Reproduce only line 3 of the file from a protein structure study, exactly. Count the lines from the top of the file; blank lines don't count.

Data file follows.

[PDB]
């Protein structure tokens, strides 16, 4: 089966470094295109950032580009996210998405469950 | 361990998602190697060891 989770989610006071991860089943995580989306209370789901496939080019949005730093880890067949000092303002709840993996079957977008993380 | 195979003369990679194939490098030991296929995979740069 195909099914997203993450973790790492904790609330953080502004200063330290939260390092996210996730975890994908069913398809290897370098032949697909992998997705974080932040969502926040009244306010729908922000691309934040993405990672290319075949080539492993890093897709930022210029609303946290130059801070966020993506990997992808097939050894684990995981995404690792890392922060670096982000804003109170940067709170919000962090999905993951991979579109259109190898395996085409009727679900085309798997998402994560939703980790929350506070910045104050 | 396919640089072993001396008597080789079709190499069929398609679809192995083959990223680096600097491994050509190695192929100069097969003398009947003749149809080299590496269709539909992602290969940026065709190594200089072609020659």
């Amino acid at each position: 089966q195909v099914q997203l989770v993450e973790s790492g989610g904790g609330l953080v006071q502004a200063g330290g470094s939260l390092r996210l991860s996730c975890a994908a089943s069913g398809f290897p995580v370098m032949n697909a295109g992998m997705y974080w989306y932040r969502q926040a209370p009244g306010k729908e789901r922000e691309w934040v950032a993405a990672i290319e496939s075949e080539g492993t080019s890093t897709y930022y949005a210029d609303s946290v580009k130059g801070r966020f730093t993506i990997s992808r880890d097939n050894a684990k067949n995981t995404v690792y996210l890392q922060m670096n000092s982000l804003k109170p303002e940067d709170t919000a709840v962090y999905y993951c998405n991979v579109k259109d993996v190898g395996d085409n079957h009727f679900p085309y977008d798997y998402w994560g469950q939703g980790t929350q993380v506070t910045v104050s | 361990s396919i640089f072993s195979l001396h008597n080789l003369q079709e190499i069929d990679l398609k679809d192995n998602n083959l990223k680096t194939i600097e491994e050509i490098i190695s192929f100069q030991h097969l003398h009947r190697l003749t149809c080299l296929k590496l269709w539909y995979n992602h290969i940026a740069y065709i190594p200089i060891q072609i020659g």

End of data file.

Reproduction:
């Amino acid at each position: 089966q195909v099914q997203l989770v993450e973790s790492g989610g904790g609330l953080v006071q502004a200063g330290g470094s939260l390092r996210l991860s996730c975890a994908a089943s069913g398809f290897p995580v370098m032949n697909a295109g992998m997705y974080w989306y932040r969502q926040a209370p009244g306010k729908e789901r922000e691309w934040v950032a993405a990672i290319e496939s075949e080539g492993t080019s890093t897709y930022y949005a210029d609303s946290v580009k130059g801070r966020f730093t993506i990997s992808r880890d097939n050894a684990k067949n995981t995404v690792y996210l890392q922060m670096n000092s982000l804003k109170p303002e940067d709170t919000a709840v962090y999905y993951c998405n991979v579109k259109d993996v190898g395996d085409n079957h009727f679900p085309y977008d798997y998402w994560g469950q939703g980790t929350q993380v506070t910045v104050s | 361990s396919i640089f072993s195979l001396h008597n080789l003369q079709e190499i069929d990679l398609k679809d192995n998602n083959l990223k680096t194939i600097e491994e050509i490098i190695s192929f100069q030991h097969l003398h009947r190697l003749t149809c080299l296929k590496l269709w539909y995979n992602h290969i940026a740069y065709i190594p200089i060891q072609i020659g």